ABC News has the total number of senators opposed to the bill at six. After the CBO report’s release, he was joined by Rand Paul of Kentucky, Ron Johnson of Wisconsin, Susan Collins of ME and Mike Lee of Utah in saying they would refuse to bring the bill to the Senate floor. Other lawmakers like John McCain have complained that McConnell and other AHCA drafters are acting just like the Democrats by tweaking the bill behind closed doors.
“I have so many fundamental problems with the bill, that have been confirmed by the CBO report, that it’s hard to see how any tinkering is going to satisfy my fundamental and deep concerns about the bill, ” Collins said on CNN.
At a White House meeting with GOP senators later Tuesday, Trump shrugged off the delay and said “we’re getting very close” to striking a deal despite the disagreements.
GOP defections increased after Congress’ budget referee said Monday the measure would leave 22 million more people uninsured by 2026 than Obama’s 2010 statute.
Sen. Jerry Moran (R-KS) took to Twitter to say he was “pleased” with the delay to vote on the bill, noting that the current plan “missed the mark” for his constituents and did not have his support. Johnson has been adamant in recent days to hold off on a vote on the bill, which leadership is pushing to happen before the July 4 recess.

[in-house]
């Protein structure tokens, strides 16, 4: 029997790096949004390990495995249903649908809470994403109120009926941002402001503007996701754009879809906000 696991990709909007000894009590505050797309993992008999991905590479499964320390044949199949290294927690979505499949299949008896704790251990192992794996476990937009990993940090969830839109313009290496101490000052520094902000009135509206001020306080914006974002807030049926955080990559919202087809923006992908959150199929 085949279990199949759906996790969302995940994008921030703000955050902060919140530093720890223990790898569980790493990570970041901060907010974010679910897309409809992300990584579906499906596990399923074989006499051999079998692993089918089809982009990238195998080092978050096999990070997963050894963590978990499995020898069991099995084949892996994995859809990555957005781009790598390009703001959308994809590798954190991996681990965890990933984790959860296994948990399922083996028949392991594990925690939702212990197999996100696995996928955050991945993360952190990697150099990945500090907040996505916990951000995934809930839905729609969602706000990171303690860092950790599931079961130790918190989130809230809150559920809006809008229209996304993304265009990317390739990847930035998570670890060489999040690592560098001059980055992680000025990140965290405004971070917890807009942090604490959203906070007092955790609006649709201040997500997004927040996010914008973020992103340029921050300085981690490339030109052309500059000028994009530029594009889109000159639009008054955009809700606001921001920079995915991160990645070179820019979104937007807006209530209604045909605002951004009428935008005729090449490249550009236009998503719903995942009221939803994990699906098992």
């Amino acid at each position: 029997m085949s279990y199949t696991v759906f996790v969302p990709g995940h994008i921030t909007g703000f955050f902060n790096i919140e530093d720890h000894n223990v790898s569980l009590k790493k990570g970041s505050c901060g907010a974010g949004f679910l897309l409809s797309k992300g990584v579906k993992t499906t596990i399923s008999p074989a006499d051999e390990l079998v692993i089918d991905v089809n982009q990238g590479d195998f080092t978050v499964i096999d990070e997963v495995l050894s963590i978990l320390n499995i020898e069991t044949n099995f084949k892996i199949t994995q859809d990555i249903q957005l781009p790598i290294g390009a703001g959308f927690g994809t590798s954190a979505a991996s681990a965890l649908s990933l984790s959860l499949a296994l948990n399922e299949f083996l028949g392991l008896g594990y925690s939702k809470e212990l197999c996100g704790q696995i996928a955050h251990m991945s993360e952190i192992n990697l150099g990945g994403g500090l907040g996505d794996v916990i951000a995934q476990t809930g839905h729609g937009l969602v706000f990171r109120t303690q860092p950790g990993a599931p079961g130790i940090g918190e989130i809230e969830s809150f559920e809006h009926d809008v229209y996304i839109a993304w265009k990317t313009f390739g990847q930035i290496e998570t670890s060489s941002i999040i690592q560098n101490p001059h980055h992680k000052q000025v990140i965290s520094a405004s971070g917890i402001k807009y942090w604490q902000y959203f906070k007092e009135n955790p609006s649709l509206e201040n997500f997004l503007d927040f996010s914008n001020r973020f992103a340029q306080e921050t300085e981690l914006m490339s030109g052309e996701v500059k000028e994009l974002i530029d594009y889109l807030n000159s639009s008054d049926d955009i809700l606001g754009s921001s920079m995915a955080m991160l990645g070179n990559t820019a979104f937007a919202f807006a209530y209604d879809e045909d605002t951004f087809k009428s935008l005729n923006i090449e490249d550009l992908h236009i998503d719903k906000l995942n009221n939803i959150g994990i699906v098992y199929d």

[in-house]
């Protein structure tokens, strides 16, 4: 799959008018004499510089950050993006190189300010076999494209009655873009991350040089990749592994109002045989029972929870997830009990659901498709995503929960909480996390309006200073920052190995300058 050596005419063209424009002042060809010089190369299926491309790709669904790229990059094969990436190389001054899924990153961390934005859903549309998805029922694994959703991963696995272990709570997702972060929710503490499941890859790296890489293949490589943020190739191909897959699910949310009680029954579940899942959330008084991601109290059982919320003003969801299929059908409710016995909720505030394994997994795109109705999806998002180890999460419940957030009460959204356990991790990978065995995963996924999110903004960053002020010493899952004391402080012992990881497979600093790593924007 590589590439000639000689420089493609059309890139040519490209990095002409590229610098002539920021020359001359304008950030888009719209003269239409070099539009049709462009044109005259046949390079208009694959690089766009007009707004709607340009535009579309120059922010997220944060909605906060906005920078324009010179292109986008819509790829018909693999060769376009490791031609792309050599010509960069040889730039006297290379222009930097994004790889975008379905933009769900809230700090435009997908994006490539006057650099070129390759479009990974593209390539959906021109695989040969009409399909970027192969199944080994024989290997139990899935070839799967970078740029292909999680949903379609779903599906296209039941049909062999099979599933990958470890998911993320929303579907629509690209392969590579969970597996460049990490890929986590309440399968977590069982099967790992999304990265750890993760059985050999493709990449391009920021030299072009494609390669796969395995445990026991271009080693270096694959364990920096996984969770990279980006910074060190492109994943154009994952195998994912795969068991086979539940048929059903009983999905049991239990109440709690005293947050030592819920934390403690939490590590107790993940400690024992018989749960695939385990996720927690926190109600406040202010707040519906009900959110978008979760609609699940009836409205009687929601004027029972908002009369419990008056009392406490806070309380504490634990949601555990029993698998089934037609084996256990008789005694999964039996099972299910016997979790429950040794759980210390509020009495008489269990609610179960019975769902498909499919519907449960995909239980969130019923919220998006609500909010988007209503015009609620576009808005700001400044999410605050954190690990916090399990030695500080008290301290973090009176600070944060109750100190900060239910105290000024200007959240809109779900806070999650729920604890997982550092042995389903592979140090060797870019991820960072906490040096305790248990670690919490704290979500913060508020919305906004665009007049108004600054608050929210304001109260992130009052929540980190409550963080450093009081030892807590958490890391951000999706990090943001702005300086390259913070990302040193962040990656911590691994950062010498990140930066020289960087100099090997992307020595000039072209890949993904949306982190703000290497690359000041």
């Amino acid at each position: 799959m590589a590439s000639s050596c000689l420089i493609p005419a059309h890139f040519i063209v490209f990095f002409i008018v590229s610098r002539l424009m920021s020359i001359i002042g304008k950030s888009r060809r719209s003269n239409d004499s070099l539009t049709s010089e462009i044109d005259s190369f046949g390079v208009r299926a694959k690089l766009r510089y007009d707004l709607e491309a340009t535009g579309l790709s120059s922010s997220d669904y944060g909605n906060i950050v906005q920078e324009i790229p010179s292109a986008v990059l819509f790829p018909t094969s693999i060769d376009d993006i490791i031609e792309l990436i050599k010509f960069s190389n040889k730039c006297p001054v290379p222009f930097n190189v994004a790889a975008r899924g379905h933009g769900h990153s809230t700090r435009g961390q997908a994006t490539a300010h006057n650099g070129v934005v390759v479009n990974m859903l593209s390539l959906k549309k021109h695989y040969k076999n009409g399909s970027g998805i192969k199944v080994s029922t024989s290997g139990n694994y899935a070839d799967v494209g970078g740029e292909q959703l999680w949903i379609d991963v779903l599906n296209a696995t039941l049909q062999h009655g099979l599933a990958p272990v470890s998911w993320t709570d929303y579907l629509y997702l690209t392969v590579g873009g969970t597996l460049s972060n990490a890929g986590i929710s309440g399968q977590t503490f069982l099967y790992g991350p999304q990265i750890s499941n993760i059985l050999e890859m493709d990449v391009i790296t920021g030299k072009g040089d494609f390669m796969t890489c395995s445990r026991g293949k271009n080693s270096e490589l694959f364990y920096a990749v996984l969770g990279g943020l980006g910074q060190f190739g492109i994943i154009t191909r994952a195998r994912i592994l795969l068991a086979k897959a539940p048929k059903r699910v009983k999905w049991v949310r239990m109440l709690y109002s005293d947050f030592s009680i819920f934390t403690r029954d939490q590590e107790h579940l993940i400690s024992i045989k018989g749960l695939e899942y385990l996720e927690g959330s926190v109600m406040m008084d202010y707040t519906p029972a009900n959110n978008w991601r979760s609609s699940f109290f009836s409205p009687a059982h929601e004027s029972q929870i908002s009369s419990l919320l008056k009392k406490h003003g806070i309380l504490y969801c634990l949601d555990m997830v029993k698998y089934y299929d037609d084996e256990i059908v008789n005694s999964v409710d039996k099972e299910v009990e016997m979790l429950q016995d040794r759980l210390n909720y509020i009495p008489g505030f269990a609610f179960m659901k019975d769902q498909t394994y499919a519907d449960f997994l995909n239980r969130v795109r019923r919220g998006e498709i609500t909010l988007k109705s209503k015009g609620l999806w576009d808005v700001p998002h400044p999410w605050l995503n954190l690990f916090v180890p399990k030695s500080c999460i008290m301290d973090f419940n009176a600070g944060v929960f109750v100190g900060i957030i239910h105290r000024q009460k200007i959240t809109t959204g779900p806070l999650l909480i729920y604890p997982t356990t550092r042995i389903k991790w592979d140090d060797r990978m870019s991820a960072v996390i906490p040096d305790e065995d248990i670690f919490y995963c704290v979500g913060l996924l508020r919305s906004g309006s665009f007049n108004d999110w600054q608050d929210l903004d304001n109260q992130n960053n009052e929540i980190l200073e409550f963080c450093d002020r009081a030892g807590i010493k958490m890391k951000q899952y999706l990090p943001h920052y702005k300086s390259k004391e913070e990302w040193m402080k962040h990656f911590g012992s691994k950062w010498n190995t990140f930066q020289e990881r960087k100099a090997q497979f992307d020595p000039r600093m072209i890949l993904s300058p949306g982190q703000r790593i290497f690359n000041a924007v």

He said Republican senators will go to the White House for a meeting with President Donald Trump on health care Tuesday afternoon.
With Republicans only able to lose two votes, the bill appeared to be teetering on the edge by lunchtime.
Ryan’s point was that given the current state of play, it’s not helpful for anyone in the House to come out and attack or criticize elements of the bill. Following the CBO report, moderate Maine Republican Sen. Rand Paul of Kentucky, Sen.
Minutes after the CBO report’s release, three GOP senators threatened to oppose beginning debate.
“Tuesday on Fox News Channel’s “‘America’s Newsroom”, while discussing the Republican efforts to repeal and replace Obamacare, Sen. Conservative senators say the Senate bill does not do enough to repeal Obamacare.
The Senate plan would end the tax penalty that law imposes on people who don’t buy insurance, in effect erasing Obama’s so-called individual mandate, and on larger businesses that don’t offer coverage to workers. Paul met with President Trump at the White House, and several conservative senators, including Lee, are dining with Pence tonight, Politico reported. It also would eliminate $700 billion worth of taxes over a decade, largely on wealthier people and medical companies – money that Obama’s law used to expand coverage. Of the 22 million people losing health coverage, 15 million would be Medicaid recipients.
CBO said that under the bill, most insurance markets around the country would be stable before 2020. That’s because standard policies would be skimpier than now offered under Obama’s law, covering a smaller share of expected medical costs.
Just as he did with the House when the far right and a small group of moderates both prevented initial passage of a bill, Vice President Mike Pence, who has attended most of the Senate Republican Tuesday lunches – and quietly hosted senators and House members for a weekly dinner at his Naval Observatory residence – has been playing a prominent role this week in trying to whip up votes.